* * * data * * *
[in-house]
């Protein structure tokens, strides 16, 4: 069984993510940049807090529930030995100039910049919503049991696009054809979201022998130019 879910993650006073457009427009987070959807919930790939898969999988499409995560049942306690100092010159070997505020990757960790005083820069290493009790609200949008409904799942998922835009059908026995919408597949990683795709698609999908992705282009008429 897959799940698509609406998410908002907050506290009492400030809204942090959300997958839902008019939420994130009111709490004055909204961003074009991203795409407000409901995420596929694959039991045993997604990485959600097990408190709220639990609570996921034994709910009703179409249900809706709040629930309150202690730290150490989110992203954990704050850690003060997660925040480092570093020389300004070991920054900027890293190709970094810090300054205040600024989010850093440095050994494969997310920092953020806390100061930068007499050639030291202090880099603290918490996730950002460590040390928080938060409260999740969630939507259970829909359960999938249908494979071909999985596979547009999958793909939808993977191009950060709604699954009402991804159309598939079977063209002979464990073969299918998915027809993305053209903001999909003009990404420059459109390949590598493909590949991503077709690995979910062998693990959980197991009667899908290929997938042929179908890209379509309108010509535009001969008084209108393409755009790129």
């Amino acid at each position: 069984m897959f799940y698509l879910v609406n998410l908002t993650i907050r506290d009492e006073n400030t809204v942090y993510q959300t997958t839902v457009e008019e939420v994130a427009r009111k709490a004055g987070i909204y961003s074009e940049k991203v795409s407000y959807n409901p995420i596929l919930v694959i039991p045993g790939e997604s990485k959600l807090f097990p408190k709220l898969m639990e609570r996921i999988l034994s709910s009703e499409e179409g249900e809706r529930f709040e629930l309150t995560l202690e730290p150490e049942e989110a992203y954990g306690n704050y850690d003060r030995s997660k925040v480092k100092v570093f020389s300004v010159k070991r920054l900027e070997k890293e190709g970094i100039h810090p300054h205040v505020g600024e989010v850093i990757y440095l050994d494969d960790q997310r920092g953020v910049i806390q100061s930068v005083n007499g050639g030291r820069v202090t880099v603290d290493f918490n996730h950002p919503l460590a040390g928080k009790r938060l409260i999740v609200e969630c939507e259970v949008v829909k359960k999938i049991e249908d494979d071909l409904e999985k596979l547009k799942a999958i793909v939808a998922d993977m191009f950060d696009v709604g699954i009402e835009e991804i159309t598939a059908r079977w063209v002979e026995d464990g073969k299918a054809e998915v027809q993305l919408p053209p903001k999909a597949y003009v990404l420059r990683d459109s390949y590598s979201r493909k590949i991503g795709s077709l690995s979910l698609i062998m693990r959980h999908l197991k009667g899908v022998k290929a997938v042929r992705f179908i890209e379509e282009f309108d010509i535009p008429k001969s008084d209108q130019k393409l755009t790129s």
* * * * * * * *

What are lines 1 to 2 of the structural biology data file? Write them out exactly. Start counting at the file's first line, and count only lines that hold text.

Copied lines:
[in-house]
């Protein structure tokens, strides 16, 4: 069984993510940049807090529930030995100039910049919503049991696009054809979201022998130019 879910993650006073457009427009987070959807919930790939898969999988499409995560049942306690100092010159070997505020990757960790005083820069290493009790609200949008409904799942998922835009059908026995919408597949990683795709698609999908992705282009008429 897959799940698509609406998410908002907050506290009492400030809204942090959300997958839902008019939420994130009111709490004055909204961003074009991203795409407000409901995420596929694959039991045993997604990485959600097990408190709220639990609570996921034994709910009703179409249900809706709040629930309150202690730290150490989110992203954990704050850690003060997660925040480092570093020389300004070991920054900027890293190709970094810090300054205040600024989010850093440095050994494969997310920092953020806390100061930068007499050639030291202090880099603290918490996730950002460590040390928080938060409260999740969630939507259970829909359960999938249908494979071909999985596979547009999958793909939808993977191009950060709604699954009402991804159309598939079977063209002979464990073969299918998915027809993305053209903001999909003009990404420059459109390949590598493909590949991503077709690995979910062998693990959980197991009667899908290929997938042929179908890209379509309108010509535009001969008084209108393409755009790129």